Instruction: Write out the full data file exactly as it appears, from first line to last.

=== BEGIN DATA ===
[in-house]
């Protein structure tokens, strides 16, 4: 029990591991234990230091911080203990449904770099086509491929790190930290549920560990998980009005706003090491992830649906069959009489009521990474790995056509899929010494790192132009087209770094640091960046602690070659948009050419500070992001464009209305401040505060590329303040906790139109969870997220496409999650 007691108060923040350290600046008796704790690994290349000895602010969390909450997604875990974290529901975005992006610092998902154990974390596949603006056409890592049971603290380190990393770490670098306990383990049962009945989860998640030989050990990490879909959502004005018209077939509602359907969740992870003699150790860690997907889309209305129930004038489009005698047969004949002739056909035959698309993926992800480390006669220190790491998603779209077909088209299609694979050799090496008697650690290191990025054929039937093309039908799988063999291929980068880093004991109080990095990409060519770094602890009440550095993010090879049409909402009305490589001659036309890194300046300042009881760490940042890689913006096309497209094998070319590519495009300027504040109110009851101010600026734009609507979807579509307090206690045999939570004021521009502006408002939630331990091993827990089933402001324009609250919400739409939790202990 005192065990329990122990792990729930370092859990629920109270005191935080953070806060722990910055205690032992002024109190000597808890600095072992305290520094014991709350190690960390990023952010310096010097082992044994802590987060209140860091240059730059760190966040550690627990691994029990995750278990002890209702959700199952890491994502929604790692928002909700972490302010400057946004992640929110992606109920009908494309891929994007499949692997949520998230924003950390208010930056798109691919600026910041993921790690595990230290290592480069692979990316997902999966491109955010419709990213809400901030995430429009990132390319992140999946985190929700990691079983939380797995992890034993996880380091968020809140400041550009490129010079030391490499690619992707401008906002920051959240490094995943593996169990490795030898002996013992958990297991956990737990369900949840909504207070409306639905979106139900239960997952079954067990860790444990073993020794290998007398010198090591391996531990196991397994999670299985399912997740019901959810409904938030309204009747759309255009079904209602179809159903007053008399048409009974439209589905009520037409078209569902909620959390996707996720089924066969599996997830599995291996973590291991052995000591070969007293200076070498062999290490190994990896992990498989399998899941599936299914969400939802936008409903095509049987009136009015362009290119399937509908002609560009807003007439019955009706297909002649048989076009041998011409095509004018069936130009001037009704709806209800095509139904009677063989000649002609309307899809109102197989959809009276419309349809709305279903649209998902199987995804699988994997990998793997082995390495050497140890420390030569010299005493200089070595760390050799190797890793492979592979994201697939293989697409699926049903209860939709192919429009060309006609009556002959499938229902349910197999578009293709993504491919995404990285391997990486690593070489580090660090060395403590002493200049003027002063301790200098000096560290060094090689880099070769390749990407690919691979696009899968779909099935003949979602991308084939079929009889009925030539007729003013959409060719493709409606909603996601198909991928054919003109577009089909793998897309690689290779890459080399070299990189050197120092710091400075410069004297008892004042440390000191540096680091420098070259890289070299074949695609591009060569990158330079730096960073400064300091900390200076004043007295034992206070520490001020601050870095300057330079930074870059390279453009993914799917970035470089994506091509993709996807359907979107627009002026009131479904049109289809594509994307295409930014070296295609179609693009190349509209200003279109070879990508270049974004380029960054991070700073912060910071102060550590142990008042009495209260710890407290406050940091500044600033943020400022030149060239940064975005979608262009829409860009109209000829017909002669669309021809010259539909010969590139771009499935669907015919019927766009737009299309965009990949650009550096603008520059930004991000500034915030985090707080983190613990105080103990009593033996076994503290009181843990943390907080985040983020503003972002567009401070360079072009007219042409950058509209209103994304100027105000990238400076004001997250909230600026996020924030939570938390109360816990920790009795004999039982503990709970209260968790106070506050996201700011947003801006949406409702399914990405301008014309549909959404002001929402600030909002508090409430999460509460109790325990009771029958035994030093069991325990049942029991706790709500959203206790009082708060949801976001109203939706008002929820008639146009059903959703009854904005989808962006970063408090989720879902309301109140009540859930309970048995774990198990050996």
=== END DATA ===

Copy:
[in-house]
């Protein structure tokens, strides 16, 4: 029990591991234990230091911080203990449904770099086509491929790190930290549920560990998980009005706003090491992830649906069959009489009521990474790995056509899929010494790192132009087209770094640091960046602690070659948009050419500070992001464009209305401040505060590329303040906790139109969870997220496409999650 007691108060923040350290600046008796704790690994290349000895602010969390909450997604875990974290529901975005992006610092998902154990974390596949603006056409890592049971603290380190990393770490670098306990383990049962009945989860998640030989050990990490879909959502004005018209077939509602359907969740992870003699150790860690997907889309209305129930004038489009005698047969004949002739056909035959698309993926992800480390006669220190790491998603779209077909088209299609694979050799090496008697650690290191990025054929039937093309039908799988063999291929980068880093004991109080990095990409060519770094602890009440550095993010090879049409909402009305490589001659036309890194300046300042009881760490940042890689913006096309497209094998070319590519495009300027504040109110009851101010600026734009609507979807579509307090206690045999939570004021521009502006408002939630331990091993827990089933402001324009609250919400739409939790202990 005192065990329990122990792990729930370092859990629920109270005191935080953070806060722990910055205690032992002024109190000597808890600095072992305290520094014991709350190690960390990023952010310096010097082992044994802590987060209140860091240059730059760190966040550690627990691994029990995750278990002890209702959700199952890491994502929604790692928002909700972490302010400057946004992640929110992606109920009908494309891929994007499949692997949520998230924003950390208010930056798109691919600026910041993921790690595990230290290592480069692979990316997902999966491109955010419709990213809400901030995430429009990132390319992140999946985190929700990691079983939380797995992890034993996880380091968020809140400041550009490129010079030391490499690619992707401008906002920051959240490094995943593996169990490795030898002996013992958990297991956990737990369900949840909504207070409306639905979106139900239960997952079954067990860790444990073993020794290998007398010198090591391996531990196991397994999670299985399912997740019901959810409904938030309204009747759309255009079904209602179809159903007053008399048409009974439209589905009520037409078209569902909620959390996707996720089924066969599996997830599995291996973590291991052995000591070969007293200076070498062999290490190994990896992990498989399998899941599936299914969400939802936008409903095509049987009136009015362009290119399937509908002609560009807003007439019955009706297909002649048989076009041998011409095509004018069936130009001037009704709806209800095509139904009677063989000649002609309307899809109102197989959809009276419309349809709305279903649209998902199987995804699988994997990998793997082995390495050497140890420390030569010299005493200089070595760390050799190797890793492979592979994201697939293989697409699926049903209860939709192919429009060309006609009556002959499938229902349910197999578009293709993504491919995404990285391997990486690593070489580090660090060395403590002493200049003027002063301790200098000096560290060094090689880099070769390749990407690919691979696009899968779909099935003949979602991308084939079929009889009925030539007729003013959409060719493709409606909603996601198909991928054919003109577009089909793998897309690689290779890459080399070299990189050197120092710091400075410069004297008892004042440390000191540096680091420098070259890289070299074949695609591009060569990158330079730096960073400064300091900390200076004043007295034992206070520490001020601050870095300057330079930074870059390279453009993914799917970035470089994506091509993709996807359907979107627009002026009131479904049109289809594509994307295409930014070296295609179609693009190349509209200003279109070879990508270049974004380029960054991070700073912060910071102060550590142990008042009495209260710890407290406050940091500044600033943020400022030149060239940064975005979608262009829409860009109209000829017909002669669309021809010259539909010969590139771009499935669907015919019927766009737009299309965009990949650009550096603008520059930004991000500034915030985090707080983190613990105080103990009593033996076994503290009181843990943390907080985040983020503003972002567009401070360079072009007219042409950058509209209103994304100027105000990238400076004001997250909230600026996020924030939570938390109360816990920790009795004999039982503990709970209260968790106070506050996201700011947003801006949406409702399914990405301008014309549909959404002001929402600030909002508090409430999460509460109790325990009771029958035994030093069991325990049942029991706790709500959203206790009082708060949801976001109203939706008002929820008639146009059903959703009854904005989808962006970063408090989720879902309301109140009540859930309970048995774990198990050996």